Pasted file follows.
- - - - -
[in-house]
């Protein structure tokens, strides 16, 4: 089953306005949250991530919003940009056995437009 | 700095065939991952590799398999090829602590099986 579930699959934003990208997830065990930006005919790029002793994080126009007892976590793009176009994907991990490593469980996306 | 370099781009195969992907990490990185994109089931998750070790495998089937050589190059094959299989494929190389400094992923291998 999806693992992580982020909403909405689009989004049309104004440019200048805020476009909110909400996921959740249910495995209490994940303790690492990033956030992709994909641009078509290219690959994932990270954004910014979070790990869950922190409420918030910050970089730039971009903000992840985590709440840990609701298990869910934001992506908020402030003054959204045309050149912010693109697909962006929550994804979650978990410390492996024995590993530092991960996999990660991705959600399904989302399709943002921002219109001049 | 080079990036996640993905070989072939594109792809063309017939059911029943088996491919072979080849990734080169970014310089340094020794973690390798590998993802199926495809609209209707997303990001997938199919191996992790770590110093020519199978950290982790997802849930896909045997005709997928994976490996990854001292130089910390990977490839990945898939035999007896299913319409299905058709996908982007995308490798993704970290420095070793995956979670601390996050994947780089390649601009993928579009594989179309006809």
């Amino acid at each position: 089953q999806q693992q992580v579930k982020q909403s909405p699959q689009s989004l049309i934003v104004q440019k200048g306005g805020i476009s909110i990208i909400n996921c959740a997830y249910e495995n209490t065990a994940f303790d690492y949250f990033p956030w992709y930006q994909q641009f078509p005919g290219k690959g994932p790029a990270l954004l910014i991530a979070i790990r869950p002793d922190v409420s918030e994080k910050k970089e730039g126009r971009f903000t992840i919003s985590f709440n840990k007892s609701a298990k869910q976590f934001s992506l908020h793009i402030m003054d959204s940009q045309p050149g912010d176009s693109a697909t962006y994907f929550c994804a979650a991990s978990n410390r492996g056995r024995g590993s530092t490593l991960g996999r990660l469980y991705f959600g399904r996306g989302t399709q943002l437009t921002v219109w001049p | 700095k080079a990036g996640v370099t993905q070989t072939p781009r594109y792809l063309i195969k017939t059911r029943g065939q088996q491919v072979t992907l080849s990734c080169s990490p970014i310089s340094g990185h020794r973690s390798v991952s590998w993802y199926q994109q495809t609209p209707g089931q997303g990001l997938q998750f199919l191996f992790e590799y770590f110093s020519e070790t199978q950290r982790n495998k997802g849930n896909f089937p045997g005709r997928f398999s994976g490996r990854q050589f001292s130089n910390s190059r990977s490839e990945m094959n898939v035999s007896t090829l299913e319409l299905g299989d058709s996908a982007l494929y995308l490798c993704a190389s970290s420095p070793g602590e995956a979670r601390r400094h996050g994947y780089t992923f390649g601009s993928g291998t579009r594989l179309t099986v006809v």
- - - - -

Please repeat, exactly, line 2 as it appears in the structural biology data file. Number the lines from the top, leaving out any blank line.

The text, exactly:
């Protein structure tokens, strides 16, 4: 089953306005949250991530919003940009056995437009 | 700095065939991952590799398999090829602590099986 579930699959934003990208997830065990930006005919790029002793994080126009007892976590793009176009994907991990490593469980996306 | 370099781009195969992907990490990185994109089931998750070790495998089937050589190059094959299989494929190389400094992923291998 999806693992992580982020909403909405689009989004049309104004440019200048805020476009909110909400996921959740249910495995209490994940303790690492990033956030992709994909641009078509290219690959994932990270954004910014979070790990869950922190409420918030910050970089730039971009903000992840985590709440840990609701298990869910934001992506908020402030003054959204045309050149912010693109697909962006929550994804979650978990410390492996024995590993530092991960996999990660991705959600399904989302399709943002921002219109001049 | 080079990036996640993905070989072939594109792809063309017939059911029943088996491919072979080849990734080169970014310089340094020794973690390798590998993802199926495809609209209707997303990001997938199919191996992790770590110093020519199978950290982790997802849930896909045997005709997928994976490996990854001292130089910390990977490839990945898939035999007896299913319409299905058709996908982007995308490798993704970290420095070793995956979670601390996050994947780089390649601009993928579009594989179309006809």